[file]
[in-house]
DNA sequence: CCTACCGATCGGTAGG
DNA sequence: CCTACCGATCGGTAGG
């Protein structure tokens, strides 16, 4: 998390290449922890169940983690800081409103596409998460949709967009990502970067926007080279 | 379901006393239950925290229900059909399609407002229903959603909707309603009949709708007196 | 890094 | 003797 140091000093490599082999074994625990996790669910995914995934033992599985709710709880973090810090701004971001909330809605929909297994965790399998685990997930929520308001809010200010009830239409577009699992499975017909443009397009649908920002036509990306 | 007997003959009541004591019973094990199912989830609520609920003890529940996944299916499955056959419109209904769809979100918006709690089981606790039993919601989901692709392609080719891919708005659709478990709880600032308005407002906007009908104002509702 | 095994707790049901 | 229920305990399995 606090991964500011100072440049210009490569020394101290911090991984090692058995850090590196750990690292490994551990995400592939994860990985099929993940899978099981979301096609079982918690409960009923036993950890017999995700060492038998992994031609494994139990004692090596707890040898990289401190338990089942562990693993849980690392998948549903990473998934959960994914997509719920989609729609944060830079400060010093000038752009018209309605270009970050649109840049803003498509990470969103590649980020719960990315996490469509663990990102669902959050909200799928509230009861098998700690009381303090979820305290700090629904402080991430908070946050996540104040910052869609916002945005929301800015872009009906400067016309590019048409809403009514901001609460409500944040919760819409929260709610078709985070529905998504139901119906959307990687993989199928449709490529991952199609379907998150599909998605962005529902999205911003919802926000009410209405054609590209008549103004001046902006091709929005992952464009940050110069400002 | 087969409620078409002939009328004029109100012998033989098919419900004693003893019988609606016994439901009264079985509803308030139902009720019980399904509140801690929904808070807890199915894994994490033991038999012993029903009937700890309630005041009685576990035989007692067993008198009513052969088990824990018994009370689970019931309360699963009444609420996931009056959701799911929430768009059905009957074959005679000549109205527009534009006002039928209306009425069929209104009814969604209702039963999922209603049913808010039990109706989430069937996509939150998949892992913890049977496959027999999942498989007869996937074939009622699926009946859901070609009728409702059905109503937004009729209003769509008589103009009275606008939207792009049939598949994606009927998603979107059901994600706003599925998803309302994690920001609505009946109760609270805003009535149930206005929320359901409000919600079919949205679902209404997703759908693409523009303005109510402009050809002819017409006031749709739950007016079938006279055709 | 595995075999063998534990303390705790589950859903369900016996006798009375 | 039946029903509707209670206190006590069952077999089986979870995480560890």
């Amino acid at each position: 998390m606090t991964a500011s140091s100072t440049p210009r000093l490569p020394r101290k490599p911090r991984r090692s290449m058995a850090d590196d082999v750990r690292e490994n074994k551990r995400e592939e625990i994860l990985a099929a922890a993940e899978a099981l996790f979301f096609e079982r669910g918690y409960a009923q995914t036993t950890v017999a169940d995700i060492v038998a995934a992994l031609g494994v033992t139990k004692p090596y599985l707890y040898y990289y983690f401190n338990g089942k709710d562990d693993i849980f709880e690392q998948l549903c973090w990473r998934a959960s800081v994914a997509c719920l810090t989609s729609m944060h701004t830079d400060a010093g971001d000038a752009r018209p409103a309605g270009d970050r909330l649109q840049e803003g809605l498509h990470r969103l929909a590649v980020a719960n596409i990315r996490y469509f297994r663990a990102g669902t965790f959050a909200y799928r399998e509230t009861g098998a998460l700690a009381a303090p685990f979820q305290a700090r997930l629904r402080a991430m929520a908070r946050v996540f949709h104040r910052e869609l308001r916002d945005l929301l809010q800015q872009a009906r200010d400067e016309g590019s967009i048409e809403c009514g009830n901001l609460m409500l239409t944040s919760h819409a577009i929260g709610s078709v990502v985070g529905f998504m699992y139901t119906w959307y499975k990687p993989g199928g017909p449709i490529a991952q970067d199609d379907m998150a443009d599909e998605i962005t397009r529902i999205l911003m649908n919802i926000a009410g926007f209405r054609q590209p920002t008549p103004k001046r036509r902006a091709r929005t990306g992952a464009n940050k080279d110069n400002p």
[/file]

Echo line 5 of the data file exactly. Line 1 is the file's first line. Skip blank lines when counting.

């Amino acid at each position: 998390m606090t991964a500011s140091s100072t440049p210009r000093l490569p020394r101290k490599p911090r991984r090692s290449m058995a850090d590196d082999v750990r690292e490994n074994k551990r995400e592939e625990i994860l990985a099929a922890a993940e899978a099981l996790f979301f096609e079982r669910g918690y409960a009923q995914t036993t950890v017999a169940d995700i060492v038998a995934a992994l031609g494994v033992t139990k004692p090596y599985l707890y040898y990289y983690f401190n338990g089942k709710d562990d693993i849980f709880e690392q998948l549903c973090w990473r998934a959960s800081v994914a997509c719920l810090t989609s729609m944060h701004t830079d400060a010093g971001d000038a752009r018209p409103a309605g270009d970050r909330l649109q840049e803003g809605l498509h990470r969103l929909a590649v980020a719960n596409i990315r996490y469509f297994r663990a990102g669902t965790f959050a909200y799928r399998e509230t009861g098998a998460l700690a009381a303090p685990f979820q305290a700090r997930l629904r402080a991430m929520a908070r946050v996540f949709h104040r910052e869609l308001r916002d945005l929301l809010q800015q872009a009906r200010d400067e016309g590019s967009i048409e809403c009514g009830n901001l609460m409500l239409t944040s919760h819409a577009i929260g709610s078709v990502v985070g529905f998504m699992y139901t119906w959307y499975k990687p993989g199928g017909p449709i490529a991952q970067d199609d379907m998150a443009d599909e998605i962005t397009r529902i999205l911003m649908n919802i926000a009410g926007f209405r054609q590209p920002t008549p103004k001046r036509r902006a091709r929005t990306g992952a464009n940050k080279d110069n400002p």